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Could the Rays target Wilin Rosario?

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Isaiah J. Downing-USA TODAY Sports

The Tampa Bay Rays have unsurprisingly stayed quiet on the free agent market this off season. That said, we are under two months away from the start of spring training. At this point some free agents may recognize that their markets have not developed as they had hoped. Is this the time when the Rays could swoop in and make a deal or two?

While we should not expect a big splash, the Rays will likely look to round out their roster over the coming weeks with some minor league signings and maybe a cheap big league addition.

With that in mind, the Rays should target former Colorado Rockies' catcher/first baseman Wilin Rosario.

Rosario has been with the Rockies since making his MLB debut in 2011. He looked to be establishing himself as the Rockies' catcher of the future in 2012, posting numbers at the plate that were strong even by the lofty standards that come with hitting at Coors Field. He hit to the tune of a .270/.312/.530 line with a 107 wRC+, and Defensive Runs Saved graded him as a roughly average defender at -1. More advanced metrics tell more nuanced stories, but that does the trick.

He followed that up with another good 2013 season, hitting .292/.315/.48 with a 104 wRC+. His DRS was once again right around average at -2, and, altogether, he was worth a solid 2.1 fWAR. Over the past two seasons, however, Rosario has seen his stock fall. His batting line fell to .267/.305/.435 in 2014, and taking into account the hitter-friendly nature of Coors Field, he was a 15% below-league-average hitter according to his 85 wRC+. His defense also slipped according to DRS, which said he was worth 8 runs below the leave-average catcher.

If 2014 was bad for Rosario, 2015 was even worse as he was ranked as almost a full win below replacement according to fWAR. His performance at the plate continued to decline, as he slashed just .268/.295/.416 with a 73 wRC+. The Rockies also lost faith in his defense at catcher, giving him just 17.0 innings at the position and moving him to first base for the bulk of the season. They even sent him to the minors at one point, and they tried again in November. Now out of options, Rosario elected free agency from the Rockies and remains unsigned.


Photo credit: Charles LeClaire-USA TODAY Sports

All that said, Rosario still could be intriguing given his past success at the plate, and a team will certainly take a flier on him this off season.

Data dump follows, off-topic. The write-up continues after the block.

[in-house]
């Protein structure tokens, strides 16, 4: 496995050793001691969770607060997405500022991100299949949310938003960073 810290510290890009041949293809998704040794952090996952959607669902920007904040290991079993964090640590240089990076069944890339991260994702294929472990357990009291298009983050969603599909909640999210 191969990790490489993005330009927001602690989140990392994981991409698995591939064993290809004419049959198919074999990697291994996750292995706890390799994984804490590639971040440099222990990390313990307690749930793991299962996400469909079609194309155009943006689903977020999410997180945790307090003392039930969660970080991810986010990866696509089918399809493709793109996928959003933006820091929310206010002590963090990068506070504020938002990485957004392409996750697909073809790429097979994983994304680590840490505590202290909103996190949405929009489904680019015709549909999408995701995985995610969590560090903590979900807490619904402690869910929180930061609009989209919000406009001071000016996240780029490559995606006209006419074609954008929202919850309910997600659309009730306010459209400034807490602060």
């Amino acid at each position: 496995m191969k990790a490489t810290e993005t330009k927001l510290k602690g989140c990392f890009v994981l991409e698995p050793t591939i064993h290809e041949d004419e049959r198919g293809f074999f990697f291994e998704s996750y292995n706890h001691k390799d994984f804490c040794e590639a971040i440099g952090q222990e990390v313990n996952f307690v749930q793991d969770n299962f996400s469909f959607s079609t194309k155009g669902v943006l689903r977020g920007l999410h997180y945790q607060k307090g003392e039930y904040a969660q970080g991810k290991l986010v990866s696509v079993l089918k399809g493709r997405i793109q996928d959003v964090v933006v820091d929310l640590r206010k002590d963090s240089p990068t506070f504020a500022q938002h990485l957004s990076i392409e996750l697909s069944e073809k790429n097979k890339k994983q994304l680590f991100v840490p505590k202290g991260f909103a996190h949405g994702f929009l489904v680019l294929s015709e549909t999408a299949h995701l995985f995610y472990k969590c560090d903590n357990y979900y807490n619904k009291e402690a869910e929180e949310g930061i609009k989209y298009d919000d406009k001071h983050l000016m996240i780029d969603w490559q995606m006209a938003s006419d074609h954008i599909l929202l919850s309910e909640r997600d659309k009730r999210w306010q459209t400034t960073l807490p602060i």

For the Rays', he could provide much-needed depth at catcher and first base, where the club might be thinner than it appears at first glance. The team currently has three catchers vying for two spots: Hank Conger, Curt Casali and Rene Rivera.

In the interest of depth, the team could elect to keep Conger and Rivera on the big league roster with Casali at Triple-A, but after Rivera's disastrous 2015, Casali appears to be a better option to pair with Conger. However, doing so would expose depth issues, as Rivera would likely have to be released or traded to accommodate Casali and Conger on the big-league roster.

This would leave Luke Maile and Justin O'Conner as the two other catchers on the 40-man roster, but both looked over-matched at the plate in the minors last season and would hardly be desirable fill-in options.Having Rosario around would shore up this depth a bit. The club could go with a Casali-Conger tandem knowing that they at least have a guy around who has had success in the big leagues in the past.

In addition, the lone right-handed option to pair with lefties James Loney and Logan Morrison at first base is currently Richie Shaffer. Despite some power and solid minor-league results, he hit just .189 in his big league cameo last year and struck out a remarkable 36.4% of the time.The Rays might not be able to accommodate a right handed first baseman on the roster if Loney is not dealt, but it would be nice to have right-handed depth at first for that occasional southpaw.

Rosario would likely only interest the Rays on a minor-league deal, but after his struggles the past two seasons, that might be possible. That low-risk nature of a minor-league deal would be perfect for the team, and if it was a successful acquisition, he comes with the added benefit of being under team control through 2018.

Depth is always important, and the Rays could use another body at catcher and first base. Rosario certainly fits that bill, and his upside could be intriguing for the team, making for an ideal veteran presence waiting in the wings.